Review - Colossal
By midlandsmovies, May 18 2017 08:37PM
Colossal (2017) Dir. Nacho Vigalondo
A (very) original concept for a film, Colossal stars Anne Hathaway and Jason Sudeikis as childhood friends who reconnect when Hathaway’s ‘Gloria’ returns to her small hometown only for much larger events to take place halfway across the world. Her arrival is spawned when Dan Stevens’ Tim breaks off their city relationship owing to her boozy going-nowhere lifestyle and once back, she runs into Sudeikis’ Oscar who gives her a job at a local bar. Offering support in her time of need, the job however doesn’t help with the current woes she is suffering from.
And from here it gets much weirder. After Gloria enters a local playground she soon discovers that at the very same time, a giant Godzilla-like monster materialises in South Korea (Asia, where else?) and we learn that it’s a manifestation of herself. The ginormous lizard even acts out the same sad movements including her bad dancing and head scratching.
But here’s the rub. I thoroughly enjoyed the movie but anyone expecting the crazy laugh out loud style antics they are attempting to sell in the trailer will be very disappointed or at least confused. I don’t think I laughed once which doesn’t mean there weren’t a few light-hearted comedic moments just that there were no jokes as such.
The few amusing situations we do get very quickly turn to a much more morose tone as I began to pity Gloria quite early on. Hathaway is a likeable actress, although a bit too clean cut for me, but she gives a more ‘Girl on the Train’-style performance here as her own demons are pushed to the forefront. I’ve never warmed to Sudeikis at all but I did enjoy him in Race (2016) and here he stretches his range further by starting out as a helpful pal trying to get Hathaway back on her feet before switching to a much crueller character later on. And he too materialises in the Far East but this time his brutality is symbolised as a giant armour-plated robot.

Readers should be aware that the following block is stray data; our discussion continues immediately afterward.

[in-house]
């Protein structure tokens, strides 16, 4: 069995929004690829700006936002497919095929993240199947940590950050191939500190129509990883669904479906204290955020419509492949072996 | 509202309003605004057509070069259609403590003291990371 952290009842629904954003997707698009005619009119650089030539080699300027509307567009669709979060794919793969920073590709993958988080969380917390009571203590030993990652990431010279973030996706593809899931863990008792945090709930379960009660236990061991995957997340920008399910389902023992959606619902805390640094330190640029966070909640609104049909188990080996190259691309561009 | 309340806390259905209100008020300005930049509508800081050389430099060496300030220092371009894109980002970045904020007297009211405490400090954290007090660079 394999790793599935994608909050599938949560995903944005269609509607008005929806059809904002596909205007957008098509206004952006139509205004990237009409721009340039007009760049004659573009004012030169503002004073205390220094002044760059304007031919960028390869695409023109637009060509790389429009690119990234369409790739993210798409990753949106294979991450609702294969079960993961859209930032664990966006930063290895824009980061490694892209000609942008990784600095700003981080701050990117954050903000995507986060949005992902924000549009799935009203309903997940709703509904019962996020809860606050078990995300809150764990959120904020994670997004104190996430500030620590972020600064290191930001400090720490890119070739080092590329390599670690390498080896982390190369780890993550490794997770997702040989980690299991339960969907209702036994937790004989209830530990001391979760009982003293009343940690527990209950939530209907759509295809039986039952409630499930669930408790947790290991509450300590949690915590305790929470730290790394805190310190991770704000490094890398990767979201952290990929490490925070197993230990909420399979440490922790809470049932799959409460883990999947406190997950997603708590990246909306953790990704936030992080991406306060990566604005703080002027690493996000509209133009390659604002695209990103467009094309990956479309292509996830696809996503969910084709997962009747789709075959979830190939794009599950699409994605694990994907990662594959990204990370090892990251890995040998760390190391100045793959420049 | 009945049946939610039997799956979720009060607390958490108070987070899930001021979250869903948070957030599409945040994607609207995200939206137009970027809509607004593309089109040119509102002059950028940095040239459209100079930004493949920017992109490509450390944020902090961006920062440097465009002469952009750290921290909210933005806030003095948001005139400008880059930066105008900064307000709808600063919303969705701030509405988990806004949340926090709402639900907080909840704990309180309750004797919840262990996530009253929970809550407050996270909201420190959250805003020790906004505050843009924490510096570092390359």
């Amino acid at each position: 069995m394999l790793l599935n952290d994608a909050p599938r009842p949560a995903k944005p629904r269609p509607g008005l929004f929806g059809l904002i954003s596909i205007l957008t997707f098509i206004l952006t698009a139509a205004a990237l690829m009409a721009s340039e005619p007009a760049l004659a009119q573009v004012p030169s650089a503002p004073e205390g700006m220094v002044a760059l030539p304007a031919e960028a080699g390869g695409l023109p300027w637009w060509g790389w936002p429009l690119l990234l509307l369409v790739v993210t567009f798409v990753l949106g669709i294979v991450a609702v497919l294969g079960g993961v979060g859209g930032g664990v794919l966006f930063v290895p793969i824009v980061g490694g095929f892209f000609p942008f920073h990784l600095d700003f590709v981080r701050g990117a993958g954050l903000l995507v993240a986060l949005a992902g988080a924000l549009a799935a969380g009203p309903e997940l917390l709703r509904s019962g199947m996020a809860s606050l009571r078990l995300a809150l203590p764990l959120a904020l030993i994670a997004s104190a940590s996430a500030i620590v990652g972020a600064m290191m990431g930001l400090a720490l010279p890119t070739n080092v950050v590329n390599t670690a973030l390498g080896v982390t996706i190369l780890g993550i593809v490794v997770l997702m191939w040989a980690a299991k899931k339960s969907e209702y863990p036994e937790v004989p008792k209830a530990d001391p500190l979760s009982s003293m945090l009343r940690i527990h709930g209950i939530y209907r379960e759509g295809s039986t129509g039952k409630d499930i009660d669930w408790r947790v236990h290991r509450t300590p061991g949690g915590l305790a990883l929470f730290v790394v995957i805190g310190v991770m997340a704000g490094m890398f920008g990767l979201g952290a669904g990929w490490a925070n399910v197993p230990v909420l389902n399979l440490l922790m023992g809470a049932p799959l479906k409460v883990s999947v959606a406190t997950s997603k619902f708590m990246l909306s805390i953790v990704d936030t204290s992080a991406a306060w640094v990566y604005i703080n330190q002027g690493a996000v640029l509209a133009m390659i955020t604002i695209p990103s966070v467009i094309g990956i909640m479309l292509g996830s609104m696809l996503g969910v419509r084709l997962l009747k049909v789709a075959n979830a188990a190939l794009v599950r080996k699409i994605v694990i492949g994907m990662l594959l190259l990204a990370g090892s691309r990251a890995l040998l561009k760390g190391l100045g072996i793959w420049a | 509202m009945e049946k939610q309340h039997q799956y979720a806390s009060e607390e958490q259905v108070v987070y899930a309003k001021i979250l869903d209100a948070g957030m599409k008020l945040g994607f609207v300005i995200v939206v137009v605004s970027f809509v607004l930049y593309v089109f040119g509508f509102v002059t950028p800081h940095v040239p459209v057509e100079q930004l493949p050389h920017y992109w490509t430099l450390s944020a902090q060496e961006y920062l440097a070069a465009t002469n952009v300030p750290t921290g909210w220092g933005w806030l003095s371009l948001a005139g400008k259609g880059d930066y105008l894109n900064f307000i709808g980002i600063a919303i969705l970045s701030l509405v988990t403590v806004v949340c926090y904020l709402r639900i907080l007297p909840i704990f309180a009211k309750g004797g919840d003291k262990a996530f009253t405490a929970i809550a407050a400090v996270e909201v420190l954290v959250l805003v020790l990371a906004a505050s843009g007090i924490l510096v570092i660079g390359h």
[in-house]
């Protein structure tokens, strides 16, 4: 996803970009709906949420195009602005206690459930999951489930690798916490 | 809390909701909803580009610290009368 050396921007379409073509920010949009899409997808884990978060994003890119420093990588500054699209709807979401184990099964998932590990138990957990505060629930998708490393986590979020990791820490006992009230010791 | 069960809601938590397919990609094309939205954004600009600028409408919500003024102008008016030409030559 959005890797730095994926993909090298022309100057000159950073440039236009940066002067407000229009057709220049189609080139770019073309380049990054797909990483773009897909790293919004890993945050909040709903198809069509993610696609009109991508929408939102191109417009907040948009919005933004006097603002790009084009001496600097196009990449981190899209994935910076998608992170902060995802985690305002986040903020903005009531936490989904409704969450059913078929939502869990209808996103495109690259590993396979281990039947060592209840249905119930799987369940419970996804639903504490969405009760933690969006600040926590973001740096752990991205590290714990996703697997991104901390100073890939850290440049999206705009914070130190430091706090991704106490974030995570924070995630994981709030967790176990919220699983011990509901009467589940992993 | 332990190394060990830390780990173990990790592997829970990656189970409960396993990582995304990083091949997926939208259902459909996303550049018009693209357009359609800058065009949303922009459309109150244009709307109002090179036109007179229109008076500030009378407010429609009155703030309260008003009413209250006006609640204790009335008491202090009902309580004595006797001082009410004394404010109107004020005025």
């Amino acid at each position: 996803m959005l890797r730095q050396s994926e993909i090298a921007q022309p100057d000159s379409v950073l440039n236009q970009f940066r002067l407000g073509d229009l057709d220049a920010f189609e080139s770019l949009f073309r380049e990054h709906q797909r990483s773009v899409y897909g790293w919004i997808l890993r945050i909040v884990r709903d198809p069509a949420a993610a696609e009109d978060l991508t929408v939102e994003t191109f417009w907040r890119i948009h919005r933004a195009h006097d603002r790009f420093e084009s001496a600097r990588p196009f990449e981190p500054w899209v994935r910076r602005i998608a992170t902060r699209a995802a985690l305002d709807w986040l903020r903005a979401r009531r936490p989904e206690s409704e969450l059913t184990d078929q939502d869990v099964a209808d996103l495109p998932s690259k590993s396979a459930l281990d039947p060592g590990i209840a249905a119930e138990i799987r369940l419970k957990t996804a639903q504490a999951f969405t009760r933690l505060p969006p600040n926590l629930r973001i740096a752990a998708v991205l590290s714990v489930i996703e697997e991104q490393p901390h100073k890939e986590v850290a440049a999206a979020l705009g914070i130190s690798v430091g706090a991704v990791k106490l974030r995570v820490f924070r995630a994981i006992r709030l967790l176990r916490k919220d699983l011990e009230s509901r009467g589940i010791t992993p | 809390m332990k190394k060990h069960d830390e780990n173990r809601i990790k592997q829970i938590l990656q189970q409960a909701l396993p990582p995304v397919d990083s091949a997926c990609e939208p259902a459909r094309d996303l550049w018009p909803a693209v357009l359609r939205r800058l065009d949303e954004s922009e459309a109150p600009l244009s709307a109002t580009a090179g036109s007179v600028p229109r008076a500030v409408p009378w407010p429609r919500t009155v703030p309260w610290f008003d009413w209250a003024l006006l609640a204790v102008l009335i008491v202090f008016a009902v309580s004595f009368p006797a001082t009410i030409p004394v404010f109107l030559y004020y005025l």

Clearly an allegory for domestic violence – both mentally and physically – the film shows how that can manifest itself as a giant issue to be tackled head on. The huge subject matter literally becomes a huge monster. A bit on the nose? Maybe. But it’s done very well indeed by the director as the movie develops into fiery fist fights – ones that are fantastical in Korea yet explosively violent in the small town.
I would say the tone is most similar to Gondry’s Eternal Sunshine of the Spotless Mind which delivered surreal storytelling and images around what was essentially a love story. Here, a ‘sobering’ return to childhood (and adult) issues is the driving force, with the strangeness and uniqueness coming from the role of the metaphorical monsters.
A very original premise is to be praised in this monstrous franchise era, and the well thought-out topic is something I felt was an interesting subject to hang the film on. I do still feel the trailer does it a disservice however. It’s a much more serious film with serious themes rather than the Pacific Rim/Rom-com product it’s been advertised as. If you ignore that though, you’ll find a very rewarding film which delves into the mammoth repercussions of intense emotions by showing the fierce fighting between fantasy and the factual.
Midlands Movies Mike